2 New products – old failings
This section introduces product ‘usability’. It offers a case study of a vegetable peeler to illustrate how usability issues exist alongside other important concerns in the product development process.
If you look around high-street or shopping-mall stores, you cannot help but notice the number and variety of new products on offer. This year's washing machine or dishwasher, stylish furniture, multi-feature telephones, audio systems, DVD players, digital cameras and camcorders, all beckon the shoppers, asking them to take note of recent developments. Similarly, press and TV advertisements, leaflets and Sunday supplement flyers introduce us to ranges of brand new, innovative products. New technology offers the potential for real improvements to our lives – products that make jobs easier, quicker or give better results. But all too often the conversion of a technology into an artefact results in products that are difficult to understand and use. Some ‘usability’ problems are very obvious and we see them before we buy. For example a mobile phone where the buttons seem too small for our fingers to operate or a camera that seems too complicated to understand. In these cases we have advance warning and can find alternative products to purchase. But many usability problems only become apparent AFTER we have purchased a product. One of the most important purposes of design is to represent the users in the product development process. Good design makes innovation understandable and usable for the intended market. But designing products to be usable is only one of many concerns for a manufacturer. Let's look at one recent example, the Good Grips vegetable peeler from the American OXO company.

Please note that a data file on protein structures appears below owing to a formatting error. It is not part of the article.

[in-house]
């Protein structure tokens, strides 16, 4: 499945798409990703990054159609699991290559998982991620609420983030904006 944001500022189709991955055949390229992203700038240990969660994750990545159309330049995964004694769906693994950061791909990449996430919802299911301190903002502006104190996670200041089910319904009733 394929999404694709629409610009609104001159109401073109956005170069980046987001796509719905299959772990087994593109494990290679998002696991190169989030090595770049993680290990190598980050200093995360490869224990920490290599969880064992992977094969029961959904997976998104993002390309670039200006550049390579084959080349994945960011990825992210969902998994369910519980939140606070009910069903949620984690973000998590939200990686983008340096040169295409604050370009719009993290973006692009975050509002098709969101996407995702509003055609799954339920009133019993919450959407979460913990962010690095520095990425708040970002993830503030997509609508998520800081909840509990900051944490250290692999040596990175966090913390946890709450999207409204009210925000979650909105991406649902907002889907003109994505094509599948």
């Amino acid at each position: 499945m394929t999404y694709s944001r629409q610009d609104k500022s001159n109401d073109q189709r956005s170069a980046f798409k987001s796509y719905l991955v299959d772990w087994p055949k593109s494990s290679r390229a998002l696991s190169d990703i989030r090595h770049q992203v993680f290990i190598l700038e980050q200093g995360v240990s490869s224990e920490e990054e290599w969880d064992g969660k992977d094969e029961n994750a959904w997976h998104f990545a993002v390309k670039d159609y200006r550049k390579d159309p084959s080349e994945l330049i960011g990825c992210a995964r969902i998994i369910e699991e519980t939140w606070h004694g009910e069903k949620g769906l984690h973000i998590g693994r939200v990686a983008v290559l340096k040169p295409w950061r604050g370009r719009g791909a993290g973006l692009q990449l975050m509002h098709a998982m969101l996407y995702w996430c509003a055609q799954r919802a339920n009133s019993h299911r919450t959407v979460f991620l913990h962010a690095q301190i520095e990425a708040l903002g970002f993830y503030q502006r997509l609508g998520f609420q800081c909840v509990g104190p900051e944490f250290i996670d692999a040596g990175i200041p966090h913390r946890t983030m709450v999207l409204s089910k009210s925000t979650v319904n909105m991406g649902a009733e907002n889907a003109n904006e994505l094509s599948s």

Case study 1: OXO Good Grips vegetable peeler
Since the introduction of the first Good Grips peeler, many other products have been added to the OXO range – some are shown in Figure 2 – and many other producers have taken up the design, manufacturing and marketing principles embodied in the original product.
The OXO Good Grips peeler is not a typical example of new product development, in that it was conceived and developed by a single entrepreneur. More usually, new products arise within producer companies, from their deliberate programmes for new product development.
Test your understanding
What are the ‘failings’ referred to in the heading of this section?
Many everyday products have annoying failures or weaknesses in their design – some could make the product dangerous. Often, it is not obvious how to use or operate them.